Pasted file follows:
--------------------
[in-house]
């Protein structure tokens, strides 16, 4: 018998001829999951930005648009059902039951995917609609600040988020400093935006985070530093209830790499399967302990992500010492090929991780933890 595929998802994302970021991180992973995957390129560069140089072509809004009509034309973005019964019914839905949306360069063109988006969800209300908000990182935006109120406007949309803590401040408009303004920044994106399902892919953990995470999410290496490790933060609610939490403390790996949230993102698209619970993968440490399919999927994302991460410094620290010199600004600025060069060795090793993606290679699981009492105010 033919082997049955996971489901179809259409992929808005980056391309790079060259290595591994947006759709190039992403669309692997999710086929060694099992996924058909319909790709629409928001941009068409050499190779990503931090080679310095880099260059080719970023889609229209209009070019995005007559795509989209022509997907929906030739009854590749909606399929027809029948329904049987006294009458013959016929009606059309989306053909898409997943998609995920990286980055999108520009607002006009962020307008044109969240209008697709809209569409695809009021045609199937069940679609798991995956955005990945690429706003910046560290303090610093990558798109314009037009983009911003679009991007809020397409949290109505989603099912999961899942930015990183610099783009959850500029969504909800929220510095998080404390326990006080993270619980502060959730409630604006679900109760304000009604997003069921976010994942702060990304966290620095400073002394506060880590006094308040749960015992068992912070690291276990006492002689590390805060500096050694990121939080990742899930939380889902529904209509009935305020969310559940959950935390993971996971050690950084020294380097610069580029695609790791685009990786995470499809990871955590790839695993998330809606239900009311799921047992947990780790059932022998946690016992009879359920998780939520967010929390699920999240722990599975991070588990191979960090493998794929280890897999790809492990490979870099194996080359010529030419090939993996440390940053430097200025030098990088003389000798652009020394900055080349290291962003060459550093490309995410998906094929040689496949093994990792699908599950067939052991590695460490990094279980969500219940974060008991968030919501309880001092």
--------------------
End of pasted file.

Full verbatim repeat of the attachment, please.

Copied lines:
[in-house]
């Protein structure tokens, strides 16, 4: 018998001829999951930005648009059902039951995917609609600040988020400093935006985070530093209830790499399967302990992500010492090929991780933890 595929998802994302970021991180992973995957390129560069140089072509809004009509034309973005019964019914839905949306360069063109988006969800209300908000990182935006109120406007949309803590401040408009303004920044994106399902892919953990995470999410290496490790933060609610939490403390790996949230993102698209619970993968440490399919999927994302991460410094620290010199600004600025060069060795090793993606290679699981009492105010 033919082997049955996971489901179809259409992929808005980056391309790079060259290595591994947006759709190039992403669309692997999710086929060694099992996924058909319909790709629409928001941009068409050499190779990503931090080679310095880099260059080719970023889609229209209009070019995005007559795509989209022509997907929906030739009854590749909606399929027809029948329904049987006294009458013959016929009606059309989306053909898409997943998609995920990286980055999108520009607002006009962020307008044109969240209008697709809209569409695809009021045609199937069940679609798991995956955005990945690429706003910046560290303090610093990558798109314009037009983009911003679009991007809020397409949290109505989603099912999961899942930015990183610099783009959850500029969504909800929220510095998080404390326990006080993270619980502060959730409630604006679900109760304000009604997003069921976010994942702060990304966290620095400073002394506060880590006094308040749960015992068992912070690291276990006492002689590390805060500096050694990121939080990742899930939380889902529904209509009935305020969310559940959950935390993971996971050690950084020294380097610069580029695609790791685009990786995470499809990871955590790839695993998330809606239900009311799921047992947990780790059932022998946690016992009879359920998780939520967010929390699920999240722990599975991070588990191979960090493998794929280890897999790809492990490979870099194996080359010529030419090939993996440390940053430097200025030098990088003389000798652009020394900055080349290291962003060459550093490309995410998906094929040689496949093994990792699908599950067939052991590695460490990094279980969500219940974060008991968030919501309880001092």